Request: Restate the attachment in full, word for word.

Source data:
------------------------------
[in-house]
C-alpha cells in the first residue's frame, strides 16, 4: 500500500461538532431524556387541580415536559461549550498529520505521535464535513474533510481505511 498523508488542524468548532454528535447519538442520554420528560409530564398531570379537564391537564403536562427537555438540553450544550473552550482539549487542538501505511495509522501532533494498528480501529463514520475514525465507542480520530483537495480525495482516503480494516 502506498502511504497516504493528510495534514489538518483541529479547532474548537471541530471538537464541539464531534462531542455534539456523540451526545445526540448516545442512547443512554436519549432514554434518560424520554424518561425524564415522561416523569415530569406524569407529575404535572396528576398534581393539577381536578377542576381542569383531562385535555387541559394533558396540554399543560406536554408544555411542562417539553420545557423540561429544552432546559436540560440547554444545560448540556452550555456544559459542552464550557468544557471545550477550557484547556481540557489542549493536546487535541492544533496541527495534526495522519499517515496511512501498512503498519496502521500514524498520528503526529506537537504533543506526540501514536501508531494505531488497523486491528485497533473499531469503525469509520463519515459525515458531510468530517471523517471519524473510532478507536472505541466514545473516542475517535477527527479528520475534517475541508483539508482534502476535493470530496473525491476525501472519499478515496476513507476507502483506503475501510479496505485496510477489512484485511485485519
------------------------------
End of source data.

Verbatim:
[in-house]
C-alpha cells in the first residue's frame, strides 16, 4: 500500500461538532431524556387541580415536559461549550498529520505521535464535513474533510481505511 498523508488542524468548532454528535447519538442520554420528560409530564398531570379537564391537564403536562427537555438540553450544550473552550482539549487542538501505511495509522501532533494498528480501529463514520475514525465507542480520530483537495480525495482516503480494516 502506498502511504497516504493528510495534514489538518483541529479547532474548537471541530471538537464541539464531534462531542455534539456523540451526545445526540448516545442512547443512554436519549432514554434518560424520554424518561425524564415522561416523569415530569406524569407529575404535572396528576398534581393539577381536578377542576381542569383531562385535555387541559394533558396540554399543560406536554408544555411542562417539553420545557423540561429544552432546559436540560440547554444545560448540556452550555456544559459542552464550557468544557471545550477550557484547556481540557489542549493536546487535541492544533496541527495534526495522519499517515496511512501498512503498519496502521500514524498520528503526529506537537504533543506526540501514536501508531494505531488497523486491528485497533473499531469503525469509520463519515459525515458531510468530517471523517471519524473510532478507536472505541466514545473516542475517535477527527479528520475534517475541508483539508482534502476535493470530496473525491476525501472519499478515496476513507476507502483506503475501510479496505485496510477489512484485511485485519